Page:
The effect of government contracting with faith-based health care providers in Malawi

Research output: Working paperDiscussion paper

Author(s)

Department/unit(s)

Publication details

DatePublished - Jul 2019
PublisherCentre for Health Economics, University of York
Place of PublicationYork, UK
Number of pages54
Original languageEnglish

Publication series

NameCHE Research Paper
PublisherCentre for Health Economics, University of York
No.167

Abstract

We study the impact of contracting-out of maternal health care by the government of Malawi to providers from the Christian Health Association of Malawi (CHAM) in the form of Service Level Agreements (SLAs). Under a SLA, a CHAM facility provides agreed maternal and newborn services free-of-charge to patients, and is reimbursed on a fixed price per service. We merge data on health facilities in Malawi with pregnancy histories from the 2010 Malawi Demographic and Health Survey, and exploit the staggered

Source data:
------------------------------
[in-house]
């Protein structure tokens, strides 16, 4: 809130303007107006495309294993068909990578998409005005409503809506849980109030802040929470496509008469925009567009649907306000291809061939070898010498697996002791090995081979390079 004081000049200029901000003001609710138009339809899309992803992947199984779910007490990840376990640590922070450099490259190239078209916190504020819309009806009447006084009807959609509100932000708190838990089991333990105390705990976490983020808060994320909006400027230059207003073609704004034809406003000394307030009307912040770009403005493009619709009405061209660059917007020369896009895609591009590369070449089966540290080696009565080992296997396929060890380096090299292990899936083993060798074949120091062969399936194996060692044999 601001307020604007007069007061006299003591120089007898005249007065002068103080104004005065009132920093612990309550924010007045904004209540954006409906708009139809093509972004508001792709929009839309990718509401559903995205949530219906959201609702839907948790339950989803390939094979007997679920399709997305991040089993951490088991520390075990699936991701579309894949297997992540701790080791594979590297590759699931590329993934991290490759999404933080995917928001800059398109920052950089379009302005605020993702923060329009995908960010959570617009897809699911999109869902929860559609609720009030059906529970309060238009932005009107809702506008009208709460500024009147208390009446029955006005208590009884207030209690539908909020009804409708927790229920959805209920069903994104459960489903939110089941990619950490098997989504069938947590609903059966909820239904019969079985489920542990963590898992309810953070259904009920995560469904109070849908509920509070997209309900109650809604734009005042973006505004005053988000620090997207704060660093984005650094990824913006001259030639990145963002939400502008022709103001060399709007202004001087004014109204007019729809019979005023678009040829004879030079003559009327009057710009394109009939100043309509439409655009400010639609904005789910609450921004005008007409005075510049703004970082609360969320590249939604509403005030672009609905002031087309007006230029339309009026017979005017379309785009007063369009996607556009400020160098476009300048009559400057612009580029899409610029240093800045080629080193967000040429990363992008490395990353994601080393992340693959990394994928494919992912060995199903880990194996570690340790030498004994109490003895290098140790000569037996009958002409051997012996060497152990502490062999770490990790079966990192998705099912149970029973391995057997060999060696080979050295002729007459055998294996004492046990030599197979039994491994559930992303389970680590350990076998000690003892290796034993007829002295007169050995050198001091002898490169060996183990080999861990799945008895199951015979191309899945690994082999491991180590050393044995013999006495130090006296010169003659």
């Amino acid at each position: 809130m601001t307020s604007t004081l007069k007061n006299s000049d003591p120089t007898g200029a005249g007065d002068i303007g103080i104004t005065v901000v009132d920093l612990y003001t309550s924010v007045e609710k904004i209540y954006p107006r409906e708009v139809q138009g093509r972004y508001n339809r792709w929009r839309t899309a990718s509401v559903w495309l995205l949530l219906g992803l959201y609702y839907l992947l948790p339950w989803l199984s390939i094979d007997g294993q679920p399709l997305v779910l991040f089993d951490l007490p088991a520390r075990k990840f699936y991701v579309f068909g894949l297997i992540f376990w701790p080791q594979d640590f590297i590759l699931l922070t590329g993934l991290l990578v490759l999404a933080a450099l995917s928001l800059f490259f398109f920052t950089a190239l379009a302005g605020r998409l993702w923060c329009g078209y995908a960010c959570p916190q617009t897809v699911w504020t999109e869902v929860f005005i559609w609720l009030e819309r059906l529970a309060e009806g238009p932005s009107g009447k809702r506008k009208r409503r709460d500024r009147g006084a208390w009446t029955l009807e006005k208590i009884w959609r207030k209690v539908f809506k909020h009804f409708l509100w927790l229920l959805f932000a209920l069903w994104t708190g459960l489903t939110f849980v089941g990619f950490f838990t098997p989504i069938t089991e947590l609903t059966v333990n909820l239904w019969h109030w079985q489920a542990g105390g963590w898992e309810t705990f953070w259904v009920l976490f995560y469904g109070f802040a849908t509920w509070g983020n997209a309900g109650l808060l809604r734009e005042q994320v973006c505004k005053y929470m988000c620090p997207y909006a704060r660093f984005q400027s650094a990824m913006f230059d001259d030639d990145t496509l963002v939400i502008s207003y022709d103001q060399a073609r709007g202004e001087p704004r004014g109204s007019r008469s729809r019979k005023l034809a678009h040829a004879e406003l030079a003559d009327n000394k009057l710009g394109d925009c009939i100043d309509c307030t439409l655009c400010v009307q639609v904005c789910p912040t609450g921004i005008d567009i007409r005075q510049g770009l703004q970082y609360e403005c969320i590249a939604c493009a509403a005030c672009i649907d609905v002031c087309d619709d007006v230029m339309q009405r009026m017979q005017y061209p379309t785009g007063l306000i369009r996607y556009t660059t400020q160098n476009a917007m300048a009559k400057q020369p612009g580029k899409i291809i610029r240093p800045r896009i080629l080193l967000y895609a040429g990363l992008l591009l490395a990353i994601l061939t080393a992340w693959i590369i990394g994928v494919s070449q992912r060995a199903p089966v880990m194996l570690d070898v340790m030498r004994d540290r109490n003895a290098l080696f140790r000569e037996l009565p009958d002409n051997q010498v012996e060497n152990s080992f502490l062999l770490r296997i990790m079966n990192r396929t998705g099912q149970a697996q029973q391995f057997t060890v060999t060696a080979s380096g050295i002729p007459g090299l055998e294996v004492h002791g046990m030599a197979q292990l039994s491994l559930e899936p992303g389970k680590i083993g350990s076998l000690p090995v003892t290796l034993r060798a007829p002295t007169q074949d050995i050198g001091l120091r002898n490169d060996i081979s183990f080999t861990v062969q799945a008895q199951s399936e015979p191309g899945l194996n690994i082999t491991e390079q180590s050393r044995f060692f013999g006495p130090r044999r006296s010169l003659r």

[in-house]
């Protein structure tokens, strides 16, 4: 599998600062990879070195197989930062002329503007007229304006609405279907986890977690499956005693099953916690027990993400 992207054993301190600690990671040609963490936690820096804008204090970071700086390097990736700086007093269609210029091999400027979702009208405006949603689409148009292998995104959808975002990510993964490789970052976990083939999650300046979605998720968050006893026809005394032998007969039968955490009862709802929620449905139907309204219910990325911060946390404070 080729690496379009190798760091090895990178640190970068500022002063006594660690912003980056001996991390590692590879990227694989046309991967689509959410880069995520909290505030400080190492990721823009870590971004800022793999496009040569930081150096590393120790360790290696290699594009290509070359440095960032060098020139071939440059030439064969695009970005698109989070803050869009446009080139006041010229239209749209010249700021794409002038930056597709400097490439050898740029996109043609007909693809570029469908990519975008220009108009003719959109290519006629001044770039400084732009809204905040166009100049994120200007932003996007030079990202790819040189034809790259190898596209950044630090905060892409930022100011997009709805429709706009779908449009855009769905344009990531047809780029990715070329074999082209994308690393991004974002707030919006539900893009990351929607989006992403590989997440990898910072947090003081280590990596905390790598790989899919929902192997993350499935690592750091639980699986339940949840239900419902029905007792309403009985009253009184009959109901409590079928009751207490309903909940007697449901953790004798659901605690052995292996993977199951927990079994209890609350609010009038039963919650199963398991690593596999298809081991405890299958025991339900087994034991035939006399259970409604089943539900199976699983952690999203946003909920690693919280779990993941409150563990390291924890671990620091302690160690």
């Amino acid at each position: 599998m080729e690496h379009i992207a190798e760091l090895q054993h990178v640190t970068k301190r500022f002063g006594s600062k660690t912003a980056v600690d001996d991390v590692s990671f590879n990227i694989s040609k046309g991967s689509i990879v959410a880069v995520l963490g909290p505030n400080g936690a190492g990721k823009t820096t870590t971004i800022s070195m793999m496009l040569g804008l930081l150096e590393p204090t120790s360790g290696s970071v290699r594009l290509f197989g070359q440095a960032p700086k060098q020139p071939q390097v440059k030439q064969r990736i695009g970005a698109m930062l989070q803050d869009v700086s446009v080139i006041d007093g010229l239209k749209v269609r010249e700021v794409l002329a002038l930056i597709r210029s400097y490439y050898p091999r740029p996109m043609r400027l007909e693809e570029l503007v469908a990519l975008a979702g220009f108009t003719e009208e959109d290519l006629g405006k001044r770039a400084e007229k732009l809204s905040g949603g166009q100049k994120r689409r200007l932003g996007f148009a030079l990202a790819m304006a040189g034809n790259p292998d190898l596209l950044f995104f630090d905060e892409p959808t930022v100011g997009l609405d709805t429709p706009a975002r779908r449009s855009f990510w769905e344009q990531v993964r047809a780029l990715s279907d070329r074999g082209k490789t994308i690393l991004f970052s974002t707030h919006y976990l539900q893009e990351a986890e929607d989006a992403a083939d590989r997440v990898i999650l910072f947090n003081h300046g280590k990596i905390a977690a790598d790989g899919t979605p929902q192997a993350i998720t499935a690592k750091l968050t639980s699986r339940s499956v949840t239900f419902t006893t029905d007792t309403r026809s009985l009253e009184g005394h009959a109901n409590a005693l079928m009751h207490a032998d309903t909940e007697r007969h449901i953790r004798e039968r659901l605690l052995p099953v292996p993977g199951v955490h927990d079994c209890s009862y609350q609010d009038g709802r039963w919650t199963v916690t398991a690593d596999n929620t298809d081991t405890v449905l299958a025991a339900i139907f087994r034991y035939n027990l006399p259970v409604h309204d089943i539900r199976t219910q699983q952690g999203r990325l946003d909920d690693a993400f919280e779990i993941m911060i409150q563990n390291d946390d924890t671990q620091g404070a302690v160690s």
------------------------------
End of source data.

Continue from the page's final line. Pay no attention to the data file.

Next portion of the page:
implementation of SLAs across facilities. Using difference-in-differences, we estimate the differential effects on pregnancy- related health care utilisation to mothers residing near and far from facilities with a SLA over time. Our findings show that SLAs reduced home births and increased skilled deliveries at CHAM hospitals. We observe greater provision of prenatal care services at CHAM health centres but no overall increase in the number of prenatal care visits. We find evidence of a reduction in certain
components of prenatal care.

    Research areas

  • Healthcare, Least Developed Country, Contracting Out, Nonprofit

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